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Yeast Starter - First attempt using Whitelabs Dry English Ale

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Milk-lizard84

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So I attempted my very first yeast starter. I used the mr malty app to determine its size based on use by date of yeast. Prepared and santized everything and let it do it thing.
My question is after 36 hours there doesn't seem to be much activity.
In saying that I'm not entirely sure what im looking for. Eg either some krausan to appear or for the yeast to drop out. How do you work out if I have done it correctly and if it is ready for pitching?
I have read a little bit in regards to but I am still abit unsure.
Any advice would be great appreciated.
Here is a picture of the starter 36 hours in

1392082694058.jpg
 

hoppy2B

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You could measure the gravity to determine if any attenuation has occurred.

One would normally expect to see krausen. Have you been shaking it up at all? There looks to be a tiny bit of krausen on top. I would wait and give it a couple more days.

It helps if you include details such as the particular yeast you are using and exactly what the sample was that you started with etc.
 

yum beer

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Certainly looks to me like youve grown your yeast quantity.
In that amount of starter your yeast will chew through whats there very quickly once up and going, very easy to miss signs of activity.
 

hoppy2B

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Sorry, the yeast is in the title as well.
 

mje1980

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That's a very small starter. It may have been finished very quickly. I normally do 2 litres for just about any type of beer, more for a stronger beer.
 

Milk-lizard84

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Well I was aiming for just over a litre as per what the mr malty app recommended but im only just noticing now that I may have messed up my water portion. I have been shaking it fairly regurly. The use by date on the yeast was the 14th of april. Not sure of manafacture date because I'm at work so cant check.
If it is under what I originally intented volume wise could I add more made up wort mixture?
Thanks again for the quick replies and for helping a starter noob out.
 

Milk-lizard84

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After considering everyones comments, I decided to make up another small portion of wort to get me to my initial starting point.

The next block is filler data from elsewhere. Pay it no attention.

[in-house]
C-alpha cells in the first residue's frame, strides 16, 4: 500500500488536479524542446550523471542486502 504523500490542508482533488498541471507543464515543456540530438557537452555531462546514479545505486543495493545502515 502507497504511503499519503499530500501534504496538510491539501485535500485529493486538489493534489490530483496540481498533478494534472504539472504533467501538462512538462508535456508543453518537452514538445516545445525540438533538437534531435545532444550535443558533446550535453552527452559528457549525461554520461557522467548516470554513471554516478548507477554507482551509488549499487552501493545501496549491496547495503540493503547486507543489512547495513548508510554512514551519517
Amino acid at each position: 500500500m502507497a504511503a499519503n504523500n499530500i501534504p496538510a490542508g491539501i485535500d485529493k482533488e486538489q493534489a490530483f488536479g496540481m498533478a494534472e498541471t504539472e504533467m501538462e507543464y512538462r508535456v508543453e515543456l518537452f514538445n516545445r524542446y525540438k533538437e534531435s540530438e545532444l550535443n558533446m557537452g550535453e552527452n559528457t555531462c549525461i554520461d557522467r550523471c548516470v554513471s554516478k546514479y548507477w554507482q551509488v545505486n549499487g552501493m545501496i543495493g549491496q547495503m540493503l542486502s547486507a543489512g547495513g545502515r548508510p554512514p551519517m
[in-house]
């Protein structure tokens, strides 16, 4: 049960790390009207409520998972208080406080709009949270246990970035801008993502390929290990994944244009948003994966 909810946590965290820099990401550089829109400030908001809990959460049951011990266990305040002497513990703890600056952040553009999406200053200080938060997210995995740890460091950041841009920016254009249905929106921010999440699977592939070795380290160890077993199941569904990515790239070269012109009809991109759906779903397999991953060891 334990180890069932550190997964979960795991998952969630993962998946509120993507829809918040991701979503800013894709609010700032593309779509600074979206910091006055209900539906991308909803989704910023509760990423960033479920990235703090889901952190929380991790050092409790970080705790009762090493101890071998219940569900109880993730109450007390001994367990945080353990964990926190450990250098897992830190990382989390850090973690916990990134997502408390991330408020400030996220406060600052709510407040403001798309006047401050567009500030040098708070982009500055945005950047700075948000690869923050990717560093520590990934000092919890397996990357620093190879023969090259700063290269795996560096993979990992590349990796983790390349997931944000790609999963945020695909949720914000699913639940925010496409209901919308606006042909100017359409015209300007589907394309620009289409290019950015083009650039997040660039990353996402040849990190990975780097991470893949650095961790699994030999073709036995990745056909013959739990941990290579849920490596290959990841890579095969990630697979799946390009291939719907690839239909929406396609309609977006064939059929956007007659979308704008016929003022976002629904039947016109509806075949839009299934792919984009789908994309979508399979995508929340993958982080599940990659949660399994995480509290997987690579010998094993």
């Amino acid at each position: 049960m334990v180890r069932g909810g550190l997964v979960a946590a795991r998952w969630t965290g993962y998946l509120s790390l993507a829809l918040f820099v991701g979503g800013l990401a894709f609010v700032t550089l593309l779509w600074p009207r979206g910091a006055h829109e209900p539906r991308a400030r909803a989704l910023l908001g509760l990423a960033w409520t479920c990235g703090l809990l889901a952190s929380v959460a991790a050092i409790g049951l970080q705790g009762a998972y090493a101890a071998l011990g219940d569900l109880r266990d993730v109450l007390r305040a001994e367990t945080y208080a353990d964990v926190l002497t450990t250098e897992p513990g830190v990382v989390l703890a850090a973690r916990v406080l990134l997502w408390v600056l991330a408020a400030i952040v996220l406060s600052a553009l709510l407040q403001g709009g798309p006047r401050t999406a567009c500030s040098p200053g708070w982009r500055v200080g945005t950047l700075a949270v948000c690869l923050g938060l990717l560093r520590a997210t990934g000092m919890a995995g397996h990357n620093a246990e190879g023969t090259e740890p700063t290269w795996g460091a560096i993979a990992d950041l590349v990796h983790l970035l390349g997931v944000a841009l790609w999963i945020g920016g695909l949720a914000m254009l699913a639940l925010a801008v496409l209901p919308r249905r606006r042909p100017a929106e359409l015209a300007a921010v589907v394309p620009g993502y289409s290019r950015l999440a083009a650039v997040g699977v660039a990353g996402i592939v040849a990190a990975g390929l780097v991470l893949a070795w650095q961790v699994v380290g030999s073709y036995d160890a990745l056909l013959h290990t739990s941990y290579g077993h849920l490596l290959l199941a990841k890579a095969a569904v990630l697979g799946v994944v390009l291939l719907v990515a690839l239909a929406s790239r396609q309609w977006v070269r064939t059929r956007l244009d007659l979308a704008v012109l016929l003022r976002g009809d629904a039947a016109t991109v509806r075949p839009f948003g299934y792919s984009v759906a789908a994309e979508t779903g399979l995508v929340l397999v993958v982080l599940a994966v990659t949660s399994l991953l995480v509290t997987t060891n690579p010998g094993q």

I added this to the already made starter and let it do it thing.

I didn't notice any krausan forming but it did look like the amount of yeast in the bottle had grown.

After 24 hours after adding the extra wort I racked off the excess wort and pitched my ( hopefully alive and healthy) yeast.

After 24 hours since pitching its already bubbling away which makes me a happy man. Quickest start to a fermentation I've had. Only ever used dry yeast before.

My only other question in regards to starters is when people talk about gradually stepping up a starter is this in reference to using say a spilt vial or smack pack to get more value out of a liquid yeast?

If so how do you work out how many viable cells of yeast you have from a split pack to reach your ideal cell count?

Cheers for the help again. This site has been super helpful.
 

Spiesy

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Milk-lizard84 said:
After considering everyones comments, I decided to make up another small portion of wort to get me to my initial starting point.
I added this to the already made starter and let it do it thing.

I didn't notice any krausan forming but it did look like the amount of yeast in the bottle had grown.

After 24 hours after adding the extra wort I racked off the excess wort and pitched my ( hopefully alive and healthy) yeast.

After 24 hours since pitching its already bubbling away which makes me a happy man. Quickest start to a fermentation I've had. Only ever used dry yeast before.

My only other question in regards to starters is when people talk about gradually stepping up a starter is this in reference to using say a spilt vial or smack pack to get more value out of a liquid yeast?

If so how do you work out how many viable cells of yeast you have from a split pack to reach your ideal cell count?

Cheers for the help again. This site has been super helpful.
For me. A quick and easy way is if I split a vial three ways equally, then just use a third of the vials original volume in your Mr. Malty calculations, i.e. 12ml would be around 33 billion cells.

You should have roughly a third of the yeast population if it was an equal transfer and the yeast mixed prior to splitting, ie. gently shaken.

Also, another telling factor in a successful starter is that the starter will lighten in colour.

Lastly, if you know the Best Before date of a WL vial, you can assume the production date is 4 months prior.
 

Milk-lizard84

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Thanks for the tips spiesy. Much appreciated. Hopefully this one is a success and I cant start experimenting with more liquid yeast. Sounds like.it adds a whole new dimension to homebrewing which is sweet.
 

Spiesy

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They (liquid yeasts) can certainly offer more variety, plus as you rightly point out - there's so much more involvement you can get with them… should you choose to do so.
 

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